One very influential factor is how you cut the fish. My kids like it prepared in way that they call salmon candy. This is not the traditional Indian salmon candy that you might be thinking of. To make our version of salmon candy I cut the fillet from top (dorsal) to bottom (ventral) into slabs about 4-5" long. Then I slice those chunks horizontally (head to tail) in strips about 1/2" thick. The strips are smoked well done (by look and feel, not IT) and heavily basted with syrup at least twice during the smoke. It comes out like a super sticky and super sweet salmon jerky ... no wonder the kids love it. One of these days I'll to a tutorial for the forum.

 

I also like our salmon candy. I'll vacuum seal and freeze it in single serving size packages and then pack it in the boat or in my pocket when fishing on the river. It makes an excellent power snack in the field. However, when smoking salmon for myself I usually slice it thicker, skip the syrup, increase the cracked pepper, and smoke it less so that it isn't so dried out jerky style.  

 

Another interesting point is how storage in the fridge or freezer changes the texture of smoked salmon. It's always absolutely delicious straight out of the smoker. However, the jerky style can sometimes seem too dry for my taste. If you leave it in the fridge overnight the oils seem to "come out" and permeate through the meat and make it moist again. Freezing and thawing does the same thing but more so.   

 

Hudson - You use cedar in the smoker? I was always under the impression that cedar isn't suitable for smoking. I used alder or hickory exclusively for years but recently made the move to cherry when I took down a few big cherry trees in my yard. Who knows. Maybe someday I'll go back to the old favorites.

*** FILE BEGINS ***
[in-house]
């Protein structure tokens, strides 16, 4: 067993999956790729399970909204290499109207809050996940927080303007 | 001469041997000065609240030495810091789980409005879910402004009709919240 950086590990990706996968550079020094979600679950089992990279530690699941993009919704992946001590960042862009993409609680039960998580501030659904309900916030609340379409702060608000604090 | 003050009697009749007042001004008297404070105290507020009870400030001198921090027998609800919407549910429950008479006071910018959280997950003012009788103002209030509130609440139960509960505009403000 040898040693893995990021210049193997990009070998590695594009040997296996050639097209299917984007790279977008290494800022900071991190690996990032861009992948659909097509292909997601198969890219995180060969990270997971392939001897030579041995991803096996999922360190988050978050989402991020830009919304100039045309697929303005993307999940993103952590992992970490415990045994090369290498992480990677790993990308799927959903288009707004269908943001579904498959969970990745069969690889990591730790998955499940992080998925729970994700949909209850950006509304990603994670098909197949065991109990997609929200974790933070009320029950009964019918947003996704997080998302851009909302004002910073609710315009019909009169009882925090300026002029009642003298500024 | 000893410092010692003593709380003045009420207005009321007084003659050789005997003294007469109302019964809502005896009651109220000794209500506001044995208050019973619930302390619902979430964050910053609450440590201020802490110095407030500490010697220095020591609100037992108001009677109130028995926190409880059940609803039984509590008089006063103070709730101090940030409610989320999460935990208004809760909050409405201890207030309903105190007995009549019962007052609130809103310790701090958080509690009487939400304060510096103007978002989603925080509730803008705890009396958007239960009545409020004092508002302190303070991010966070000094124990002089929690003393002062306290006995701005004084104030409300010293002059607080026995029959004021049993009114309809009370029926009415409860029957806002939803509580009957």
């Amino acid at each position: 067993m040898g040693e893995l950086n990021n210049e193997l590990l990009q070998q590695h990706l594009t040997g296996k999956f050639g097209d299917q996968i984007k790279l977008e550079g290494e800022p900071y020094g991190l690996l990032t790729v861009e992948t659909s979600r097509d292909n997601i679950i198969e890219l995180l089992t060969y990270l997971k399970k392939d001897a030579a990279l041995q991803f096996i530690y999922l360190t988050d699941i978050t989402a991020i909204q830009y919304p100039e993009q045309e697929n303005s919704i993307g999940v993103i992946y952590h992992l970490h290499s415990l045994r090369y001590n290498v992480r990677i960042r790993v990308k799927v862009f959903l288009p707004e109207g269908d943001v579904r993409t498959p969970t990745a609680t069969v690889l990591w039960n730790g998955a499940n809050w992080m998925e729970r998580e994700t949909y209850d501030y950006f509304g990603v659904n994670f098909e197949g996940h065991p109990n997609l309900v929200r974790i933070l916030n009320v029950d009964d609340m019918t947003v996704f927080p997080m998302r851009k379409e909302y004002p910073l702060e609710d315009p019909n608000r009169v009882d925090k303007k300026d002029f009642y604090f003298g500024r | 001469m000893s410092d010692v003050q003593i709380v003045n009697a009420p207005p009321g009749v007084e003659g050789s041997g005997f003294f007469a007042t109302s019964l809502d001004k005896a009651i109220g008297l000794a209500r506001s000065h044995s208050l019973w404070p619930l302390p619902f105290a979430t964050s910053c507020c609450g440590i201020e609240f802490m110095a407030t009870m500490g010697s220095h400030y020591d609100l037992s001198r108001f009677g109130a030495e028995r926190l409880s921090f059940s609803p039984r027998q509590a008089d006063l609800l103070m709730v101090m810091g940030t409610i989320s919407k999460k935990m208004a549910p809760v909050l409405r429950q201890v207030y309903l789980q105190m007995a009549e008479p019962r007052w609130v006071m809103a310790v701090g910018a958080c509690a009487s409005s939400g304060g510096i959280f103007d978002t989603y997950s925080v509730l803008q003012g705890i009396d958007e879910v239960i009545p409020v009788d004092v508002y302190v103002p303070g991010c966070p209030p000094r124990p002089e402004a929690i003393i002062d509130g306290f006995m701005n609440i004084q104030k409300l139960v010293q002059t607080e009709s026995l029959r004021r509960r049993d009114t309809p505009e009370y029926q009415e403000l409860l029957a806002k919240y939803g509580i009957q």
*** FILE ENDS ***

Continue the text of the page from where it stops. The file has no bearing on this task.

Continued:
post #8 of 12
Yeah, I cut down a cyprus tree and use small pieces along with the alder. I have heard mixed reviews with the cedar. I got to liking taste from those tin foil alder cedar bags from finland. I have never used cherry on salmon. I once used cherry with lobster tails and they came out nice and sweet! Did not need any butter!
post #9 of 12
Quote:
 I once used cherry with lobster tails and they came out nice and sweet

Smoked lobster tails!! 

Tell me more...

post #10 of 12

I was craving some lobster so I bought some fresh maine tails.   I threw them on the smoker with regular kingsford charcoal and some cherry wood chunks.  The cherry wood gave it a sweet taste and that is all that it needed! 

post #11 of 12

After reading up on cedar for smoking I probably will not use anymore due to all the warnings associated with it.  I like the taste and still don't understand how one can use a cedar plank for cooking and not be able to smoke same wood.  I don't want anyone to get sick so I have to advise against smoking it.  I used a cypress tree which is a cedar family member.   If anyone has any info contrary please post!  

post #12 of 12

Lots of good ideas in this thread Thumbs Up

 

I do a simple mixture of roughly half Yoshida's teriyaki and half soy with a liberal sprinkling of red pepper flakes.  The fish is sliced into strips 1-inch wide (skin on) and then into a zip-lok bag.  I just eyeball the Yoshida's and soy until the bag is fully covering the fish, add the red pepper flakes, then into the fridge for a day or two so the flavors completely permeate the meat. I usually turn the bags whenever I think of it.

 

I too use the gradual temperature increase method.

 

Best of luck playing with your method(s) - it's great fun experimenting.